As things stand, the United Kingdom will cease to be a member state of the European Union on 31st October 2019, after giving notice pursuant to Art 50 of the Treaty on the Functioning of the European Union (TFEU). UK businesses and nationals will lose their EU law rights in all 28 member states; non-UK EU businesses and nationals will lose their EU law rights in the UK; and the UK will cease to have rights or obligations arising out of the EU.

        These fundamental legal changes will necessarily affect the relationship between the UK and the European Court of Justice (ECJ): the UK will lose its right to appoint judges to the ECJ or to be a party to cases before it; UK courts will have no power or duty to refer points of EU law to the ECJ for a preliminary ruling; and the EU Commission will have no power to bring proceedings against the UK for non-compliance with its obligations under the EU treaties.

        The Withdrawal Bill suggests that the UK courts ‘need not [but may where appropriate] have regard to’ any ruling of the ECJ on a point of EU law, apparently including rulings relating to the period of UK membership but delivered after that date.

        1. Doctor Syntax Silver badge

          Re: Well that ruling has a timespan of about 30 days in the UK

          The recent DPA is based heavily on GDPR. And if the UK crashes out without a deal once BoJo's backers have cashed in their bets they'll have no objections to him or his successor starting work to get back in.

          1. Anonymous Coward
            Anonymous Coward

            Re: Well that ruling has a timespan of about 30 days in the UK

            Not so much heavily based on, it IS the U.K. implementation of the regulation. Leaving the EU would still leave the 2018 act in place and still enforceable.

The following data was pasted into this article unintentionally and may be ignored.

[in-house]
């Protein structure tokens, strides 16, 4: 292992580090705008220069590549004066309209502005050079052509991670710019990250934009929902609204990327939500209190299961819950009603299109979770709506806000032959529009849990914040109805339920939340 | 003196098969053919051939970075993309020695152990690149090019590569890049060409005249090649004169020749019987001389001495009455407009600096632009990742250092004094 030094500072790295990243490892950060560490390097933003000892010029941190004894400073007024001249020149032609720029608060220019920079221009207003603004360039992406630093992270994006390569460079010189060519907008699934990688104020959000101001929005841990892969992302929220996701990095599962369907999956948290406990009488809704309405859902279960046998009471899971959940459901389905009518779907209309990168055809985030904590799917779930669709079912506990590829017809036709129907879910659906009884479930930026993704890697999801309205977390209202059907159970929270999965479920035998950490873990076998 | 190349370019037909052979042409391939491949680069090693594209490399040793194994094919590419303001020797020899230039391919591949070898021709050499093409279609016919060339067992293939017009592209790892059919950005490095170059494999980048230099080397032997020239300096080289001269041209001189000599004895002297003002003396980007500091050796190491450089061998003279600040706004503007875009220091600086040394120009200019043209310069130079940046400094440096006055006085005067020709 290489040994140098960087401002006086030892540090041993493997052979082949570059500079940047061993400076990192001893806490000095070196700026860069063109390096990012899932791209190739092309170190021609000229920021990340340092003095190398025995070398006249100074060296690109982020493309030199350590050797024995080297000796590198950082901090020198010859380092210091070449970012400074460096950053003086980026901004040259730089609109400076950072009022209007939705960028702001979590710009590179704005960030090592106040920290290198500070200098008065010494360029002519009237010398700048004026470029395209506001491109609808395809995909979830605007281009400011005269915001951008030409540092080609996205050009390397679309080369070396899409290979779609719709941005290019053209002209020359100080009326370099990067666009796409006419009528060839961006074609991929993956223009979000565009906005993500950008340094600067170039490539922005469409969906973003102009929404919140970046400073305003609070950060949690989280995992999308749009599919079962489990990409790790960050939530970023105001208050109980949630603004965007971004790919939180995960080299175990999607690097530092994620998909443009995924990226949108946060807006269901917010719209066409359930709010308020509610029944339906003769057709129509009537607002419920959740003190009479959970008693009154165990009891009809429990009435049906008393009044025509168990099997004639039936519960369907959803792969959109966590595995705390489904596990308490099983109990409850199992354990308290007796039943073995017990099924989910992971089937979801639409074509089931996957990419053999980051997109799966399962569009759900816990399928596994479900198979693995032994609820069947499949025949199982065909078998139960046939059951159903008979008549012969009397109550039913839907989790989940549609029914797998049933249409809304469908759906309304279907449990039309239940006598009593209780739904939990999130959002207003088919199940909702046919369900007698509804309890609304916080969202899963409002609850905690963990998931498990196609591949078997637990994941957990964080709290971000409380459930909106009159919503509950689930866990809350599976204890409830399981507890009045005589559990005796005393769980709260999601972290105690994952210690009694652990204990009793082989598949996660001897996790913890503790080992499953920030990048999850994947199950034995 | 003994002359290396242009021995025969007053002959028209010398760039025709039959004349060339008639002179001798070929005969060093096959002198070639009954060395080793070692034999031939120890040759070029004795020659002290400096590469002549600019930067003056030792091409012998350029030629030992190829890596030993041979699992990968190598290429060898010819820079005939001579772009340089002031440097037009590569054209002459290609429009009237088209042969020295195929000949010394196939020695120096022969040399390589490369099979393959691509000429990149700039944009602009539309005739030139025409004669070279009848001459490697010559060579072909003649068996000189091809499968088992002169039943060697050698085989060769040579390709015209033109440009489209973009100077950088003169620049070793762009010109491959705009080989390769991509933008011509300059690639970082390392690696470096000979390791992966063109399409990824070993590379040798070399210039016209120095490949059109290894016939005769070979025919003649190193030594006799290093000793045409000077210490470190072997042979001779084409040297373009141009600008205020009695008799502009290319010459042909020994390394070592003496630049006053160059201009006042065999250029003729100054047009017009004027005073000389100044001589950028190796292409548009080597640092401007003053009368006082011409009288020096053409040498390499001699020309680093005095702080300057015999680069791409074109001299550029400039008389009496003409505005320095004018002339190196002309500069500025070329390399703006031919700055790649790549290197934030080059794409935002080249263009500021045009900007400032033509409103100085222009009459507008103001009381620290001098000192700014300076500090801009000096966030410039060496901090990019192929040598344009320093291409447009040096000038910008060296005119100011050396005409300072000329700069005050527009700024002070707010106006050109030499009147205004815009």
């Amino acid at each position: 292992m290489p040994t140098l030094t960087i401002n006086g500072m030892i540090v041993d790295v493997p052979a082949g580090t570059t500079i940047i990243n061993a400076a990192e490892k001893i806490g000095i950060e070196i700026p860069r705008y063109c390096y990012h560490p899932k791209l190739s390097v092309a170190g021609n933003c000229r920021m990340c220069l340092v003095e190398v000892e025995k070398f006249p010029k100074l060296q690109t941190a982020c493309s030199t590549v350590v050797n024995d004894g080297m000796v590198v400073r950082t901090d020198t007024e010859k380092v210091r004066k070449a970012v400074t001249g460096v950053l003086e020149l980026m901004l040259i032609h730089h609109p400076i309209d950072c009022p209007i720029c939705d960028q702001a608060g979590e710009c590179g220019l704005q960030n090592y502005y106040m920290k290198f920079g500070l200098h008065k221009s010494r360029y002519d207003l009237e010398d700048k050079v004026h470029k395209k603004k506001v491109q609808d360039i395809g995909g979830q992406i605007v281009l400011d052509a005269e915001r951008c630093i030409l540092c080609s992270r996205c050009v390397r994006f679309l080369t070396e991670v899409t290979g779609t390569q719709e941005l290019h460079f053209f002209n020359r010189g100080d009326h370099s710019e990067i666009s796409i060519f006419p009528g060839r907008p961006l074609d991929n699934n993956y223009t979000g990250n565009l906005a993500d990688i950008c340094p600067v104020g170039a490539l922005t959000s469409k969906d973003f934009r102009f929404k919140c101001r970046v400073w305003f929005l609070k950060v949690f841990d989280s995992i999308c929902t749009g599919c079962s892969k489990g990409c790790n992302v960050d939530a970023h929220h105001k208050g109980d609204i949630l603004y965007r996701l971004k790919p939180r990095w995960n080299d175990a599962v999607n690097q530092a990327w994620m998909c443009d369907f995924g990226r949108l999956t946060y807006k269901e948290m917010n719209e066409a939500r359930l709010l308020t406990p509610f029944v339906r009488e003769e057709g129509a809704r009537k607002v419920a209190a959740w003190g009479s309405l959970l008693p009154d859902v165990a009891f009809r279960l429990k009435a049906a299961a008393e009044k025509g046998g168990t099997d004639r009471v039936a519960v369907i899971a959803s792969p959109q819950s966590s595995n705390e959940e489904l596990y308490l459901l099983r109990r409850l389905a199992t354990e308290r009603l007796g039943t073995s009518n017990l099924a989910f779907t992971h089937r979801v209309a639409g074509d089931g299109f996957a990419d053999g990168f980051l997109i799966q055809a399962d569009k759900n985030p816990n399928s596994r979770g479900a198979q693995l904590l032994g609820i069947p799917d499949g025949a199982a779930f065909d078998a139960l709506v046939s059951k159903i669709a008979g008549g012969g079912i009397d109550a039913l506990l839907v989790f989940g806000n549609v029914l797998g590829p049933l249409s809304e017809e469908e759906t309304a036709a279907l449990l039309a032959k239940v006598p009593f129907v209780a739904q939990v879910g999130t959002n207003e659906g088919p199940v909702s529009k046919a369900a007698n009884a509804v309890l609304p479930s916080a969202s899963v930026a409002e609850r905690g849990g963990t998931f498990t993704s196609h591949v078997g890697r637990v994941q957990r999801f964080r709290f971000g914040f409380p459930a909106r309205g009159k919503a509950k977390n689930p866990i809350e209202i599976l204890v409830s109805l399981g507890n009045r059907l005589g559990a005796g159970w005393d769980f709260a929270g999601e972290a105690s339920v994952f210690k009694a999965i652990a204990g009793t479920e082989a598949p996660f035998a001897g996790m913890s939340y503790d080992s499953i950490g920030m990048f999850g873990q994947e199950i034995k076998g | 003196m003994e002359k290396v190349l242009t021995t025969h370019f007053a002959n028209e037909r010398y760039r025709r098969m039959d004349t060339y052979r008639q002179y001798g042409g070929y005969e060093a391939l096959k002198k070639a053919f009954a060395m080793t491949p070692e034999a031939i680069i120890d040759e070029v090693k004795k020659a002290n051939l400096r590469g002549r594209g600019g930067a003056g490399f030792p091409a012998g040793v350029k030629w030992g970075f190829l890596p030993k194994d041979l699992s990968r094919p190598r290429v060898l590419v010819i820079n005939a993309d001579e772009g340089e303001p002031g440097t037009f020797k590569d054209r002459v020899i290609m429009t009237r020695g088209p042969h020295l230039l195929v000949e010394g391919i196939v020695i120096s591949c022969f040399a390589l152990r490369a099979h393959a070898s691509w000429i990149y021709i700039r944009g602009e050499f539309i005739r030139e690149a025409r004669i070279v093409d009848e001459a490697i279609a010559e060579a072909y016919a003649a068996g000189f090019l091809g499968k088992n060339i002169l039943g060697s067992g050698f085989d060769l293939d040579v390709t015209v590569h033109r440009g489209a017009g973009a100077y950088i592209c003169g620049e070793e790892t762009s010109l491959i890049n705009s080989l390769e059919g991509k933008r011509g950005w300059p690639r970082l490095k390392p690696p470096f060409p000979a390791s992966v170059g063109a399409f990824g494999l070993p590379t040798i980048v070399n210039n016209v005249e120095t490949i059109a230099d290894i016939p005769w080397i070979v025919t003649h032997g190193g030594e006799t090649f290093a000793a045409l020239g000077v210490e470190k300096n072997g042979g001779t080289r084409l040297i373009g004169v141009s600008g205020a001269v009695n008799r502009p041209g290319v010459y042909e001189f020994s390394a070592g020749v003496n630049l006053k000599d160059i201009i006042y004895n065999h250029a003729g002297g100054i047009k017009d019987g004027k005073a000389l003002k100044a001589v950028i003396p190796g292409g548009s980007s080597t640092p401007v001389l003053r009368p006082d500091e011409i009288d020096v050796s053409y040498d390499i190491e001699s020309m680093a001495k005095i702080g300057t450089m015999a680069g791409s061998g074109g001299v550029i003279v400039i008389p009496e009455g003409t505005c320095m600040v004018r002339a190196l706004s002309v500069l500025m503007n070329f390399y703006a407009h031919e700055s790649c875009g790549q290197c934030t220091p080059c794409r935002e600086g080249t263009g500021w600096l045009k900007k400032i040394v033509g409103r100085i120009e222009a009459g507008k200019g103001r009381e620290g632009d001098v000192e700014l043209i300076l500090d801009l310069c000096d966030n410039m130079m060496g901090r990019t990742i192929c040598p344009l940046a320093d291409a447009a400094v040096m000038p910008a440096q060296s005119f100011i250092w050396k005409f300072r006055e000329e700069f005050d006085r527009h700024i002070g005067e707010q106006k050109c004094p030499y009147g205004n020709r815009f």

2. Charlie Clark Silver badge

          Re: Well that ruling has a timespan of about 30 days in the UK

          As things stand Parliament has passed a law that the UK will not leave on October 31st without an agreement including the continued observation of GDPR.

          1. Cederic Silver badge

            Re: Well that ruling has a timespan of about 30 days in the UK

            No, they haven't.

            I know at least three ways in which that's the case, but as none of them has been discussed in the media I don't want to publicise them. Two of them would likely result in court challenges, the third appears immune even to that.

            Ask me after the event - I promise to be honest about my assessment.

            1. Charlie Clark Silver badge

              Re: Well that ruling has a timespan of about 30 days in the UK

              Who hasn't done what?

              I think the government might be planning to break and subsequently challenge the law in which case, given the Supreme Court's recent judgement, it's likely to find itself subject to an injunction and likely to be held in contempt. And then there are still plans to prorogue for a Queen's speech…